Under the better-late-than-never category … a memorial service will be held at 1 p.m. today for NBA Hall of Famer Nate Thurmond.

It will take place at the Summit Lake Community Center at 380 W. Crosier St. The featured speaker will be one of his former Cavs teammates, Bingo Smith.

I’m almost certain this establishes a new world record for length of time between a death and a memorial service.

The man died on July 16. That would be 75 days ago.

Part of the problem was that Nate became a full-fledged San Franciscan, living his final 53 years in the City By the Bay, and he told relatives that, when the time came, he didn’t want Akron to make a big deal over his death.

Although he never forgot his roots, the 6-foot-11 Thurmond fell in love with San Francisco when he joined the Warriors in 1963, his team for the first 11 years of his lustrous career.

In any event, the wait was worth it, because this is a man whose life deserves to be celebrated.

As I noted a few days after his passing, he was as nice a guy off the court as he was fierce on it. And he was a beast on the hardwood.

The second-best basketball player Akron has ever produced, the Central High and Bowling Green grad more than held his own against some of the biggest legends in basketball history — Wilt Chamberlain, Bill Russell and Kareem Abdul-Jabbar.

I will remember him just as much for his off-court demeanor, his quiet dignity and his respect for everyone he encountered.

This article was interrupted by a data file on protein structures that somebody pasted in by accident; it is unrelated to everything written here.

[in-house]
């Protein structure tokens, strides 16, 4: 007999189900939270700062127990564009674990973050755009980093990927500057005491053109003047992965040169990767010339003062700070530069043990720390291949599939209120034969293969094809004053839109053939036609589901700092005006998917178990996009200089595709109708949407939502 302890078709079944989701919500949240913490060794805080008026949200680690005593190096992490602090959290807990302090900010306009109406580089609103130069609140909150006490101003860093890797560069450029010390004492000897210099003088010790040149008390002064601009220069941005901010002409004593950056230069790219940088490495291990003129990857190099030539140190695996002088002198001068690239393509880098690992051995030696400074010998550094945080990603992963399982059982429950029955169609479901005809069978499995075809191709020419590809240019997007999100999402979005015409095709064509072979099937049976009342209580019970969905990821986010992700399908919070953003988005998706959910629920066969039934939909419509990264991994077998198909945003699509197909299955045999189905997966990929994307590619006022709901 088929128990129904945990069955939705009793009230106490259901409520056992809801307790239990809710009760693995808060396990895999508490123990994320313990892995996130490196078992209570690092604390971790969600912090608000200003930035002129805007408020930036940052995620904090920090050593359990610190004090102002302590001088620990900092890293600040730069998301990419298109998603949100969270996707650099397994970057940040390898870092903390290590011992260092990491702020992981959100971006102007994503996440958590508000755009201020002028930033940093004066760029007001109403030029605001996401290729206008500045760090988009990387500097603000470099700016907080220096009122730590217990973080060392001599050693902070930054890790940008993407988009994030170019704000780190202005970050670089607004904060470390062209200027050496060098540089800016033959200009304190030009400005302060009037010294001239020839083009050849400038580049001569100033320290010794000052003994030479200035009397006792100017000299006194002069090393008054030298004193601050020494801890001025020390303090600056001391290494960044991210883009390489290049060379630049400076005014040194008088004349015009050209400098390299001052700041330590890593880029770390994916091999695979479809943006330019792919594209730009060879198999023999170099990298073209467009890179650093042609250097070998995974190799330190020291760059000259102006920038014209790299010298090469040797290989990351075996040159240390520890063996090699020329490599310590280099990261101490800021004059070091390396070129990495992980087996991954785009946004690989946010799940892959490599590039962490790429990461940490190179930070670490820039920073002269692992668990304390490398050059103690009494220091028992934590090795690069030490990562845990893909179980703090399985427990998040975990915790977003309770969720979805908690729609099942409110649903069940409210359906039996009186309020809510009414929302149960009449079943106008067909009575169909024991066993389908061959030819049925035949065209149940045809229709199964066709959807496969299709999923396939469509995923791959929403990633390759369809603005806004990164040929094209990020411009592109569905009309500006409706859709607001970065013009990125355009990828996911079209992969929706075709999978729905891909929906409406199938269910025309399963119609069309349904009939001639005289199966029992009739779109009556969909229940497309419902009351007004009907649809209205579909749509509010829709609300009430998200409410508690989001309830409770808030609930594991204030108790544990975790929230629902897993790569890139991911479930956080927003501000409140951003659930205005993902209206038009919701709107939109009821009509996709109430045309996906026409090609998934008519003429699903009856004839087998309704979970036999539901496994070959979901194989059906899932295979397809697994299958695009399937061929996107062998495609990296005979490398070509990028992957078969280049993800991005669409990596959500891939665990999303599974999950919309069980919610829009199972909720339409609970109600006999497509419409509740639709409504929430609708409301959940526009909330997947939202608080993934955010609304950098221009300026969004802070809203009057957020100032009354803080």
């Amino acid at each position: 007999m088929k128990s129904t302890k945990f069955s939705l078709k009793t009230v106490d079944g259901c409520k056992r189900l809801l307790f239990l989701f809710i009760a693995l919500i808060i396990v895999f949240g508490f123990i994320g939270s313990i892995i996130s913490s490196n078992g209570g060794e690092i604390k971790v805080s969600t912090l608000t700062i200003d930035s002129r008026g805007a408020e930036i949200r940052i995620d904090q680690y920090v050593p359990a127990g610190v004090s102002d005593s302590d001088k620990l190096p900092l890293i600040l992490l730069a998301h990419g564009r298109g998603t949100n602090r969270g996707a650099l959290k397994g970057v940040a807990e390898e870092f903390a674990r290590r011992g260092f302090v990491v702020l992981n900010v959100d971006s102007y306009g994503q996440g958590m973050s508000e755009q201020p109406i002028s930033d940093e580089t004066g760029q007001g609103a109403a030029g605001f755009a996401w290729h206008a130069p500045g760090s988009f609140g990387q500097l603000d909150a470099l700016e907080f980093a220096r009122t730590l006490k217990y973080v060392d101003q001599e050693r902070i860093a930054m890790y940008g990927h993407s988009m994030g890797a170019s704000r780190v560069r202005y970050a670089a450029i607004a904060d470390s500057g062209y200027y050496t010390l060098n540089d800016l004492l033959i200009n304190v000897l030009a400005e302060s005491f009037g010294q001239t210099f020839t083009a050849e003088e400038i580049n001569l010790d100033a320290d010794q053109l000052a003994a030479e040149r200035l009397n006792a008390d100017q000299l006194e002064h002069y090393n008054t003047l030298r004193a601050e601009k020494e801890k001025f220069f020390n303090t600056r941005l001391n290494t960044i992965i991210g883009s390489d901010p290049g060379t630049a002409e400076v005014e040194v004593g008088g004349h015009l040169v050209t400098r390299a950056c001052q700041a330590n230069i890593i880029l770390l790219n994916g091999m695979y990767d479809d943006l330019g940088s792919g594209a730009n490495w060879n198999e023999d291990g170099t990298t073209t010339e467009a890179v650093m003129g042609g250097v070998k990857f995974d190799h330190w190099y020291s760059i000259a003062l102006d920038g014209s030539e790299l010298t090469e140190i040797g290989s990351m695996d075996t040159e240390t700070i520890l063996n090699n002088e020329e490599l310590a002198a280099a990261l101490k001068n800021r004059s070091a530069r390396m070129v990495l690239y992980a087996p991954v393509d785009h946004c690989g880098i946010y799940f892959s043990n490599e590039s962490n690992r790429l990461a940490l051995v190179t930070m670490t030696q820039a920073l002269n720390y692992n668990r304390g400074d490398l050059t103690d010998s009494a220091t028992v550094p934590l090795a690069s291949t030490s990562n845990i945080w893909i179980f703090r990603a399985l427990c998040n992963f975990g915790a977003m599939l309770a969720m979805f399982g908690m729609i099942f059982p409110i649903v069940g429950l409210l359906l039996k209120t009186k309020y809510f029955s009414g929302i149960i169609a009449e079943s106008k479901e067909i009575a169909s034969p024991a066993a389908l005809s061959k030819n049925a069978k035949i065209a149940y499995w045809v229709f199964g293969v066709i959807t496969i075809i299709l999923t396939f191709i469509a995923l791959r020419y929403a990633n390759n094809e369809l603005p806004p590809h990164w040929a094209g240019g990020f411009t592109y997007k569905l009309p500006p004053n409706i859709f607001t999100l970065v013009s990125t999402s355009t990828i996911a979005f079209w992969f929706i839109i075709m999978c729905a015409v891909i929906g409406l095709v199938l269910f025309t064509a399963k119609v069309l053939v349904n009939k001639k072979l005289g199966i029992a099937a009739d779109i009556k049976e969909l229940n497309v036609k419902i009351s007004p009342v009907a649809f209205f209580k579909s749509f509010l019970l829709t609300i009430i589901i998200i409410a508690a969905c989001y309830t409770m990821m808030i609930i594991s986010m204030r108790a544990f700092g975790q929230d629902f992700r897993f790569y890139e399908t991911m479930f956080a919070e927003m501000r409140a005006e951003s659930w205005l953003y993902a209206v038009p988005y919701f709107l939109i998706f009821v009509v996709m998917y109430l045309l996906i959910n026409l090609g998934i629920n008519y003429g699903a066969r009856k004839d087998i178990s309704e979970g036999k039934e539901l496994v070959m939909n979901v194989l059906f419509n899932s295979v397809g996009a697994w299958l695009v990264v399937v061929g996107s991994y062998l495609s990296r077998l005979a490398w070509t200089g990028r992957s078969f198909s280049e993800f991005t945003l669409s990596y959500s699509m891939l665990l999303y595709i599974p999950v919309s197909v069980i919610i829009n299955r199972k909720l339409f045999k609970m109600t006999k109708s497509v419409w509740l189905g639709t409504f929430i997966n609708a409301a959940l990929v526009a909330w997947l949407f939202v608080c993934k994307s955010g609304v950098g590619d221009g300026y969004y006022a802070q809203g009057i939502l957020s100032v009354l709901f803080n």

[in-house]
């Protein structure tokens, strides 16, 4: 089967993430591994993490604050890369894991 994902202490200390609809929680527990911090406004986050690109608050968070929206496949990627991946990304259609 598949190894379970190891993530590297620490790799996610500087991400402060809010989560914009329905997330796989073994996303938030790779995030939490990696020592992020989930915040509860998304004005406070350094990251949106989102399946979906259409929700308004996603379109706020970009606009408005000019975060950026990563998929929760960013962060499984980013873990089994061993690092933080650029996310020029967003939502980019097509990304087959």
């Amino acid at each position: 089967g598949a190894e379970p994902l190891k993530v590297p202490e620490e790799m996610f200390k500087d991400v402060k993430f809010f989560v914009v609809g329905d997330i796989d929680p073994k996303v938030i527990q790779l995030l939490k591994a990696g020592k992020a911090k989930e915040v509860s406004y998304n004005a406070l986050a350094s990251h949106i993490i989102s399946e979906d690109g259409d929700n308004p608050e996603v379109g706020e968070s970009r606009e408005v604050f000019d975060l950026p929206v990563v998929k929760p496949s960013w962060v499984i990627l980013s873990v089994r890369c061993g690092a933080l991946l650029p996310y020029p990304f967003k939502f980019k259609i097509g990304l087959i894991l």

A reader wanted to know where he could see the highly touted tunnel-boring machine that will gobble up enough Akron earth to create a 6,240-foot-long tunnel 27 feet in diameter.

It’s the key piece of equipment in the zillion-dollar project that will create a giant hole underneath downtown Akron to temporarily store sewage and stormwater. The tunnel will run from West Exchange Street, just north of Cedar, to near the Mustill Store at West North Street.

City Hall spokeswoman Christine Curry says the tunnel-boring beast, dubbed Rosie, is being built in Solon. She will be disassembled and brought to Akron in pieces, then reassembled. (Rosie, not Christine.)

Rosie is likely to begin working in the spring of 2017.

You won’t see much of her because she will be spending her time anywhere from 70 to 160 feet below ground.


Reader Randy Fleet had some inside information about a story that appeared a few days before Saturday’s Akron marathon.

The piece featured a photo of a marathon runner who was going to attempt to set a Guiness World Record by running the entire 26.2-mile course in less than five hours while toting a heavy stockpot, dressed as a chef.

“I got the jump on the front-page news item about Helen McWilliams’ world record attempt,” Fleet wrote.

“My daughter-in-law Terry told me she will be aiding in Helen’s endeavor. The outfit is some non-breathing material and Terry will help keep her hydrated.

“But there is something about this that doesn’t seem quite right. Is it legal for someone to run around Akron’s streets with six pounds of pot?”

Nice line.

Helen dodged the authorities long enough to run into the record book.


Reader William E. Swinhart sent a photo of a changeable sign in front of a church in Barberton and wrote, “Thought you might enjoy this.”

I did. You will, too.

The sign at First Church of Christ, presided over by the Rev. Jeremy Klein, reads:

“Thou shall not steal unless you’re an Indian on first.”

Bob Dyer can be reached at 330-996-3580 or bdyer@thebeaconjournal.com. He also is on Facebook at www.facebook.com/bob.dyer.31